Moisture in crawlspaces can cause harm to the home by promoting mold and rot along floor joists and rim joists. Some moisture in crawlspaces occurs from water vapor in soil. To prevent water vapor in the soil from entering the crawlspace, the crawlspace floor should be covered with a heavy plastic that is sealed to the walls. This plastic ground cover should be installed regardless of whether the crawlspace is vented or unvented. This plastic covering will also help keep soil gases from entering the home. This task should be included in the contract for the appropriate trade depending on the workflow at the specific job site.
Other Considerations: Moisture can enter a crawlspace from sources other than vapor from the ground. In vented crawlspaces, the dominant source of crawlspace moisture is bulk water intrusion from improper grading of the site, lack of perimeter drainage, improper irrigation practices, etc.; see Final Grade. In humid climates, water vapor in warm outdoor air can enter through crawlspace vents and condense on cooler framing. In humid climates, building scientists recommend building insulated, unvented crawlspaces (see Basement Walls). Because radon accumulation in a home cannot be measured until after the home is built, as an added precaution consider installing a passive radon venting system, which collects soil gasses under the plastic and vents them through the roof via a vent pipe (see Radon Resistant Construction).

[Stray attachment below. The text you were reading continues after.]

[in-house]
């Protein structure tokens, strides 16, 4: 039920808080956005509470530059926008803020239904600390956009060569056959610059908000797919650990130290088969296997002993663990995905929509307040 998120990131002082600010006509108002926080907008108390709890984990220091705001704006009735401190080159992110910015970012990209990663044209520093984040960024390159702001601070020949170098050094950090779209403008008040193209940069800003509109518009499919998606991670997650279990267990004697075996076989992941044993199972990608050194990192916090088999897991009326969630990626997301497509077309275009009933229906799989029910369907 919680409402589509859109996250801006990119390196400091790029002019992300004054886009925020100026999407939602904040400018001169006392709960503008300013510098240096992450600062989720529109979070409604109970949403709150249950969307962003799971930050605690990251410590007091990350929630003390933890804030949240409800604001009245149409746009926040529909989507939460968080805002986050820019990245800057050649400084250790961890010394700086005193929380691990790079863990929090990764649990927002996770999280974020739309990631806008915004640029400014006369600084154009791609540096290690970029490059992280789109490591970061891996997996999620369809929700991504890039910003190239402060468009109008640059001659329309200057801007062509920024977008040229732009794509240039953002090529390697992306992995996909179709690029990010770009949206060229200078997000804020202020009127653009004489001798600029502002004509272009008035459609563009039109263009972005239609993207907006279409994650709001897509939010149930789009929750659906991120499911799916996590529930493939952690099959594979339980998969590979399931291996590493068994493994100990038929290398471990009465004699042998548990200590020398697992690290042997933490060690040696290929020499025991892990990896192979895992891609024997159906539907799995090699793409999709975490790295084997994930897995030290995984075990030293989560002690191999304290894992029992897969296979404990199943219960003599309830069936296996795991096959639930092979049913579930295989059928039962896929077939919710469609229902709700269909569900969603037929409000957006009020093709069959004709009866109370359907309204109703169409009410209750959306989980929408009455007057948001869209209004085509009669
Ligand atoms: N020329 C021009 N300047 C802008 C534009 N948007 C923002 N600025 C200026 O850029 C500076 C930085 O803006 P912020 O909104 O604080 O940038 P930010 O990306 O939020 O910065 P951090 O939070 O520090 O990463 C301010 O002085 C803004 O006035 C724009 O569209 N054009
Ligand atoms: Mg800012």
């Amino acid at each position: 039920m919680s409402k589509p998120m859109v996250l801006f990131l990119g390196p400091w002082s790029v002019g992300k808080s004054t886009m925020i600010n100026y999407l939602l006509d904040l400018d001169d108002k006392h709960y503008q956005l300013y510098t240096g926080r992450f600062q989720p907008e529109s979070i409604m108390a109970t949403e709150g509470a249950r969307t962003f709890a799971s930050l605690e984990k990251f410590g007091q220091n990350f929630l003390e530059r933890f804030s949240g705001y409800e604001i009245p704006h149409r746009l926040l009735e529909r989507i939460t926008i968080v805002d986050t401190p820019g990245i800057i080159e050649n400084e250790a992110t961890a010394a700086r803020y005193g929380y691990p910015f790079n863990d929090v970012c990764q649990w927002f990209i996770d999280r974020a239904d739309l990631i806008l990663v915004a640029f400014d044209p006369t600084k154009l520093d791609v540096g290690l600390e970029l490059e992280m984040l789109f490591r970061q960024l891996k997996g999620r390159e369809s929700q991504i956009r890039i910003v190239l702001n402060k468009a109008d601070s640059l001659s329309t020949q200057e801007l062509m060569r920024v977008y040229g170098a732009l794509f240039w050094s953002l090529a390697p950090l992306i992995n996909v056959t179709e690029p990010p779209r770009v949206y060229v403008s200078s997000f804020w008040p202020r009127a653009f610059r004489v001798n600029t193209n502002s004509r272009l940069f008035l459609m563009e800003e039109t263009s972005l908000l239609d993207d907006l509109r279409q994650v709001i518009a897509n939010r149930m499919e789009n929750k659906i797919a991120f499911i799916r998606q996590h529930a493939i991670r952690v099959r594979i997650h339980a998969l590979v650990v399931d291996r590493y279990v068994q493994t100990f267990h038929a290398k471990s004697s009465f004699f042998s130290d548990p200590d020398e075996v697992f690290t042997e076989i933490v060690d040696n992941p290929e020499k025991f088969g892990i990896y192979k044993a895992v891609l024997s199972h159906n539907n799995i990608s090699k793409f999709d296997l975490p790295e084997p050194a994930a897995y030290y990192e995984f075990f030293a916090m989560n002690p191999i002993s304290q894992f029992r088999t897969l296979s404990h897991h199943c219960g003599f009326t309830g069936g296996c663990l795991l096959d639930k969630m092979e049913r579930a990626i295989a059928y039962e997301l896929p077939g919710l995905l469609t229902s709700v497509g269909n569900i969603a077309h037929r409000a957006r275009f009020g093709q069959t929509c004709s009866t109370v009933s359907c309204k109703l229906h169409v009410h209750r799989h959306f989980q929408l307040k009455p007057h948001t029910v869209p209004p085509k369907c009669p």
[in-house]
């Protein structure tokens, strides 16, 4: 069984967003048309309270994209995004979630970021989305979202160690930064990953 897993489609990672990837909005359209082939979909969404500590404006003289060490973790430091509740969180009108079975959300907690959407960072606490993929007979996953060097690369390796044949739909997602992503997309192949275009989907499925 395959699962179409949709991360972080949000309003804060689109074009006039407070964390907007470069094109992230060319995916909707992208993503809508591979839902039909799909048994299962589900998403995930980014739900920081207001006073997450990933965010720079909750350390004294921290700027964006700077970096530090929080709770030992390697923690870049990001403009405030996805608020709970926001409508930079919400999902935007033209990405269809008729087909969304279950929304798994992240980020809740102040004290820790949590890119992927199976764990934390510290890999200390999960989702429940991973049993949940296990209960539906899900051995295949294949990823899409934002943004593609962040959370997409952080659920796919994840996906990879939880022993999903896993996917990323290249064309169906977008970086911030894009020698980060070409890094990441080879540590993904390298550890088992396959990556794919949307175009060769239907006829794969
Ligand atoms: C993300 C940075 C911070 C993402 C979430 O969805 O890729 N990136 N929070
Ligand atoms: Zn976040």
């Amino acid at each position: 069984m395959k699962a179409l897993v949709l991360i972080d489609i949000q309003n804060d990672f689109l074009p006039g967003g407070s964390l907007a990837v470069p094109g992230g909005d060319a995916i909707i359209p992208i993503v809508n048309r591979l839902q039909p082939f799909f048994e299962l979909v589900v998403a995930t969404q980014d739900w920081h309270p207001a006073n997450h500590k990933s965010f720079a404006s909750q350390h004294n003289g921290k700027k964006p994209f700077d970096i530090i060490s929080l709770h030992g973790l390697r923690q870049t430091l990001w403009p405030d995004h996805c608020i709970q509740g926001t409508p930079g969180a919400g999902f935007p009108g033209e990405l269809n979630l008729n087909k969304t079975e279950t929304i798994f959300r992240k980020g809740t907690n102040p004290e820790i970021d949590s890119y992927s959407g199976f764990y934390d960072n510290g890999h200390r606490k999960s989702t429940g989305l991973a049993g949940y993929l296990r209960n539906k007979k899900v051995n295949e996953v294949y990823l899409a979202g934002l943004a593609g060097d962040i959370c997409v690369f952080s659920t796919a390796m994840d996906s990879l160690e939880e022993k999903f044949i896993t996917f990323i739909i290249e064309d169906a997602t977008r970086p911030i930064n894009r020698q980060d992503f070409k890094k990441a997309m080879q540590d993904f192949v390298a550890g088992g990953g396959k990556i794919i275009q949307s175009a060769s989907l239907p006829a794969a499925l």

How to Install a Polyethylene Ground Cover
- Spread one layer of 6-mil or thicker polyethylene across the entire ground surface. Edges should lap up side walls at least 8 inches.
- Overlap all seams by 12 inches and tape them. Ensure that surfaces where tape will be applied are clean and dry.
- Attach the polyethylene to the walls at least 6 inches up the walls or to a height at least equal to ground level. Attach the polyethylene with pressure-treated wood furring strips or other mechanical fasteners. The edges can be sealed to the wall with fiberglass mesh tape and duct mastic.
Figure 1 - A continuous layer of polyethylene covers the crawlspace floor and is attached to the wall with wood nailing strips
4. Lap the vapor retarder up the sides of any interior columns at least 4 inches above the crawl space floor.
5. For added durability, consider one of the following:
a. Lay one polyethylene groundcover at the beginning of construction; when construction is completed, install a second sheet over the first sheet to cover any rips in the first sheet (make sure the first sheet is dry and free of organic matter). Seal the top sheet to the walls.
b. Lay a vinyl runner or extra plastic over any areas that will get traffic, such as a service path to the furnace.
c. Cover the single, sealed layer of polyethylene with a concrete slab 2 or more inches thick.
Figure 2 - Polyethylene completely covers the floor of this crawlspace and is attached to the walls and piers as well
Figure 3 - Polyethylene is being attached to the crawlspace floor and walls with plywood furring strips